Should the gods ever curse you and you ever find yourself hosting a politically themed trivia night, here's a good question to ask: Which presidential debate from 1996 to 2012 had the most viewers, as tracked by Nielsen?

The vice-presidential debate of 2008.

The reason why is obvious. Just like the first Republican Primary debate in August 2015, people tuned in to see how a person new to the national political stage would comport herself in a high-pressure scenario. That year, vice-presidential candidate Sarah Palin did fine, and the debate didn't really have much of an effect on the polls.

That's the broader pattern in the past four elections, in fact. The vice-presidential debates -- the second of the four total in each cycle -- don't seem to have done a whole lot to affect the chances of the ticket on the whole.

In 2000, there was a spike for the Republicans after the vice-presidential debate between Dick Cheney and Joe Lieberman, but that's because the presidential debate happened a few days prior. Otherwise, the post-debate polling averages have stayed fairly flat.

Because the vice-presidential debates have been held between the presidential debates, it would be hard to separate out the effect of those debates distinctly anyway. So let's take another extreme case.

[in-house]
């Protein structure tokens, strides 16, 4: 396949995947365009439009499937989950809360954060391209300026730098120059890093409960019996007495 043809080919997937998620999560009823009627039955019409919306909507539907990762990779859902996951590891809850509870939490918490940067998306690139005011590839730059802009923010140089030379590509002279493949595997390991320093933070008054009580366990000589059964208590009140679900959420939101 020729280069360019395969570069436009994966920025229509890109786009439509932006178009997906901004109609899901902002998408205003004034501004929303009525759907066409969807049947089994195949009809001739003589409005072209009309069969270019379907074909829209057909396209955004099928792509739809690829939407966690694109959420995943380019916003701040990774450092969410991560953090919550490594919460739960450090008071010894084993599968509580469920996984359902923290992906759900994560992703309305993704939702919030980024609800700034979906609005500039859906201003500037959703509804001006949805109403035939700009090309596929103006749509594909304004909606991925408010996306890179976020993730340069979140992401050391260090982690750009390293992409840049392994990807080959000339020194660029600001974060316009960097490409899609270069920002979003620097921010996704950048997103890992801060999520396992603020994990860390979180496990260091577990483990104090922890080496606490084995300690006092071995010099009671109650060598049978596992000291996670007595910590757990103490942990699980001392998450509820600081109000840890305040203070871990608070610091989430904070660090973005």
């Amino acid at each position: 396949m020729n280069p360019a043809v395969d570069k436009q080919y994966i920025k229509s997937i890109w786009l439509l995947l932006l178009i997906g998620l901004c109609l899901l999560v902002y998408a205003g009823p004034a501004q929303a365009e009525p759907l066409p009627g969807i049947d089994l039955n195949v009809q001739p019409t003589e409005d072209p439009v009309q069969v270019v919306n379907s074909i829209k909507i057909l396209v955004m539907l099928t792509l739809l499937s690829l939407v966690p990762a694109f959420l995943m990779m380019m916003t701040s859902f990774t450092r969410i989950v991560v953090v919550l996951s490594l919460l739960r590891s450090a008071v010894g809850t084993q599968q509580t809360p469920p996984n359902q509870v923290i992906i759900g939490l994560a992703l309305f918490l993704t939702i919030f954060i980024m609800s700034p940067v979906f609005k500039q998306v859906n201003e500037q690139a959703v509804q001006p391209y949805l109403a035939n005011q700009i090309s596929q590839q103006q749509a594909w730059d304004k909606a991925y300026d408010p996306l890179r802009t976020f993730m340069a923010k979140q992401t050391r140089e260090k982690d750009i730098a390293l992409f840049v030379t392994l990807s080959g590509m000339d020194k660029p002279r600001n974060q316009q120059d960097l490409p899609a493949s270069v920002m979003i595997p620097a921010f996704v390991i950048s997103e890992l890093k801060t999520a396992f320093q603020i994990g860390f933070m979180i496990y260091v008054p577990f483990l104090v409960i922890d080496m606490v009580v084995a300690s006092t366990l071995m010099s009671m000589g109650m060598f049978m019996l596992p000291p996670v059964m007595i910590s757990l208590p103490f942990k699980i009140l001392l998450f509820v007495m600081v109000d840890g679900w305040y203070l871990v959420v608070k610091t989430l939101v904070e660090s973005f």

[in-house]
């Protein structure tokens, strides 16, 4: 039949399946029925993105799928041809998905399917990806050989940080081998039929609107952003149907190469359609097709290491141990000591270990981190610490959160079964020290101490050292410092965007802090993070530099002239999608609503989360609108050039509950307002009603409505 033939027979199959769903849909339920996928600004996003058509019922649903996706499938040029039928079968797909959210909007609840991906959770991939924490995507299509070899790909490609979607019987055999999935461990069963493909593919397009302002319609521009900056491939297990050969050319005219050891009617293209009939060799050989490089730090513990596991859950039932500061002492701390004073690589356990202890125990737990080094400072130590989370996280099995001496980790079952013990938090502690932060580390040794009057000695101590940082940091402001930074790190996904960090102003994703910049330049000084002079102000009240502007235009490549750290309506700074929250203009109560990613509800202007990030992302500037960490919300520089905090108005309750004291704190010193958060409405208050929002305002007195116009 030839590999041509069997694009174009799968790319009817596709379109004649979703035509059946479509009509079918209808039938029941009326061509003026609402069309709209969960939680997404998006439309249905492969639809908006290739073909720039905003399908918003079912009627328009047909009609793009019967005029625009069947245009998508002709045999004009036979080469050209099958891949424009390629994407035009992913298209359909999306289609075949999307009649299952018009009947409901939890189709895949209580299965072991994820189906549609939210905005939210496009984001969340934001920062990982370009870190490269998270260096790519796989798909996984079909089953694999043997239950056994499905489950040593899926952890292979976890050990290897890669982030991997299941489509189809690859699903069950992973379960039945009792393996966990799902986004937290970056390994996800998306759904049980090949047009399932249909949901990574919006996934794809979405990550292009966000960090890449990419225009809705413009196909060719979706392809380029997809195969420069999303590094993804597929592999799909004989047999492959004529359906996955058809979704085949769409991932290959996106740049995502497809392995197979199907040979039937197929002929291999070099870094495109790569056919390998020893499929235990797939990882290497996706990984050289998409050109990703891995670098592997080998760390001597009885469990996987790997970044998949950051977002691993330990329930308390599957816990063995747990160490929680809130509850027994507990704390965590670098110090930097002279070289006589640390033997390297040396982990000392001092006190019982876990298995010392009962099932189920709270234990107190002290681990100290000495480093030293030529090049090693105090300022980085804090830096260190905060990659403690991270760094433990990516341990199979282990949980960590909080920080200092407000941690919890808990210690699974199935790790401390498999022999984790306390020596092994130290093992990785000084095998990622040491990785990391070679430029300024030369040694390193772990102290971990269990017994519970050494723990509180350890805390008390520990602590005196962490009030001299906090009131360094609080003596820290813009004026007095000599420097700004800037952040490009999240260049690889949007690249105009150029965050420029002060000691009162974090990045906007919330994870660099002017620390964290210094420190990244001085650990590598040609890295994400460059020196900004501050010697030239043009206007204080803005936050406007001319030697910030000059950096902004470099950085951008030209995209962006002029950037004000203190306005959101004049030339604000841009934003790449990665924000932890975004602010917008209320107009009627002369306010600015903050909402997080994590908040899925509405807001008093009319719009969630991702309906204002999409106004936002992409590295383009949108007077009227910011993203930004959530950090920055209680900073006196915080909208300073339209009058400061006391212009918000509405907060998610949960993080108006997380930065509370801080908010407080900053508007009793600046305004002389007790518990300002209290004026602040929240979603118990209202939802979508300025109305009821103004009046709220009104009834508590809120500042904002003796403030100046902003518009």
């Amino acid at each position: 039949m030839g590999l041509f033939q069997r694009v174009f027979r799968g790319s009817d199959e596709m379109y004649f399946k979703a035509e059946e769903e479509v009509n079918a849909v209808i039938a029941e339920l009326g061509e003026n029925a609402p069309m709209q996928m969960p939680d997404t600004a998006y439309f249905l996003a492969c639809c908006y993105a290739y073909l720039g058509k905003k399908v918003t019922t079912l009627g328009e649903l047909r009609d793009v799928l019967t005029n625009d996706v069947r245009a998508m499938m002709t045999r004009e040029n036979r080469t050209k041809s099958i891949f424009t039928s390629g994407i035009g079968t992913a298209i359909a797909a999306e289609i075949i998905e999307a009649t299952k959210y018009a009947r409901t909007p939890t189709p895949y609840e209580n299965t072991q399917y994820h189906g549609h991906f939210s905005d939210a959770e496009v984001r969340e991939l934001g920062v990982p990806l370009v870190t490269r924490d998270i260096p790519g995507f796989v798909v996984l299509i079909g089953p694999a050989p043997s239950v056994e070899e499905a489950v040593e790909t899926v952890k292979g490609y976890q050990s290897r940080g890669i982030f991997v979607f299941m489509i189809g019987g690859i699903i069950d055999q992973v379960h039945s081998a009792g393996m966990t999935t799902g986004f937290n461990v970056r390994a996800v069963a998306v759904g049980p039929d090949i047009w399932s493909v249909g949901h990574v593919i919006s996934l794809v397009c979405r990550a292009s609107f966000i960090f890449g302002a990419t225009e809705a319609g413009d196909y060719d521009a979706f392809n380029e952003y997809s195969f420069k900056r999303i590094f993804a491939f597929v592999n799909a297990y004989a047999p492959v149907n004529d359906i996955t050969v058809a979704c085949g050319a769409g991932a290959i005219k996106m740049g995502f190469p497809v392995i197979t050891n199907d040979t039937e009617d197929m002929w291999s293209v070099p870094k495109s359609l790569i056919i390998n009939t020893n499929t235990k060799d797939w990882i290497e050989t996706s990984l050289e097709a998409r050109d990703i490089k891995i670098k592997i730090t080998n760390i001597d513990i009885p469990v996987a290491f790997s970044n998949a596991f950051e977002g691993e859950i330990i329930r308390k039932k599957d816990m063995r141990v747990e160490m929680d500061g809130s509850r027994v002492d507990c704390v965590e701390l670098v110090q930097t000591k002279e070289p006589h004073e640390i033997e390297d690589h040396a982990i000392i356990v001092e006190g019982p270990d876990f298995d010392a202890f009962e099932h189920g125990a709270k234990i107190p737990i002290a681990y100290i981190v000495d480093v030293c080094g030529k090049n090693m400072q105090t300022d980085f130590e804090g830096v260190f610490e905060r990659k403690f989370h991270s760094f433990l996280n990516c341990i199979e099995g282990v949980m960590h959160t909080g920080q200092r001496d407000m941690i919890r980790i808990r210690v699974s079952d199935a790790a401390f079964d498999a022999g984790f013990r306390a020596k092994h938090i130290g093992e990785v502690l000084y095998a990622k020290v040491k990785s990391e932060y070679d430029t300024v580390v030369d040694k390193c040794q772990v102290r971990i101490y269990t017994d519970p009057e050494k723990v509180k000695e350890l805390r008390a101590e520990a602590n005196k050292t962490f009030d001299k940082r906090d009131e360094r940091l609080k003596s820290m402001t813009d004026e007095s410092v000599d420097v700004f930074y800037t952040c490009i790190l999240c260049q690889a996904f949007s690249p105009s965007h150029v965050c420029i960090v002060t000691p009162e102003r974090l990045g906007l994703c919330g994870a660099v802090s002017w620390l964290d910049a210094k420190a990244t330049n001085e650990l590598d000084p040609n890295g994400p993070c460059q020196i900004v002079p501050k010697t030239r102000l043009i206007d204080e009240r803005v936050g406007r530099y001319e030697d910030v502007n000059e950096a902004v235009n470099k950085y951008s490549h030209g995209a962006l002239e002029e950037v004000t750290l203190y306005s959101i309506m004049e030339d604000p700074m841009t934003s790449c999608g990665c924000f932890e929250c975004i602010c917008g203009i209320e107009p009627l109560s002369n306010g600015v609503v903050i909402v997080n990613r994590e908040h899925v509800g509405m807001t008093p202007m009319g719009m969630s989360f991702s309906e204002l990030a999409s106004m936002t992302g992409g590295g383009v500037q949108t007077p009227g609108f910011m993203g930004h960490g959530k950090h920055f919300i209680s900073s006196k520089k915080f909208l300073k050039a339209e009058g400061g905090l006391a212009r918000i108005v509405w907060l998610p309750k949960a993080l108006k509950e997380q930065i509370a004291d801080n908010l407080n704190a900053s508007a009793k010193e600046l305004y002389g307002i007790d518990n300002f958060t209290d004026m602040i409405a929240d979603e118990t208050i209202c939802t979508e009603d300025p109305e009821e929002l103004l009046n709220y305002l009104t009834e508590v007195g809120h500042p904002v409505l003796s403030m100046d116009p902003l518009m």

The most famous moment in debate history came in 1988, during the vice-presidential debate between Lloyd Bentsen and Dan Quayle. Bentsen's dismissal of Quayle -- a moment which will be mentioned before every vice-presidential debate until the end of the Republic* -- was probably the most effective put-down in any American presidential debate. And yet that debate, held on Oct. 5, doesn't seem to have done the Democrat at the top of the ticket, Michael Dukakis, much good.

One reason the stakes for the vice-presidential candidates is lower is that, with the exception of that Palin-Joe Biden debate, fewer people are watching. With the exception of eight years ago, the VP debate is consistently the least-watched of the cycle. People ... don't really care?

For the current VP nominees, Sen. Tim Kaine (D-Va.) and Indiana Gov. Mike Pence (R), that's good news. There's not much either can really do to tank things for the person at the top of the ticket. You can go out there, pull a Quayle and still win the election. And if, through some tragedy, you become president before the term is up, you can at least be confident in knowing that you did your best to present yourself to the American people. It's not your fault that not many of them tuned in.

* Here is the Google search interest for Lloyd Bentsen over time. The spikes? Vice-presidential debates.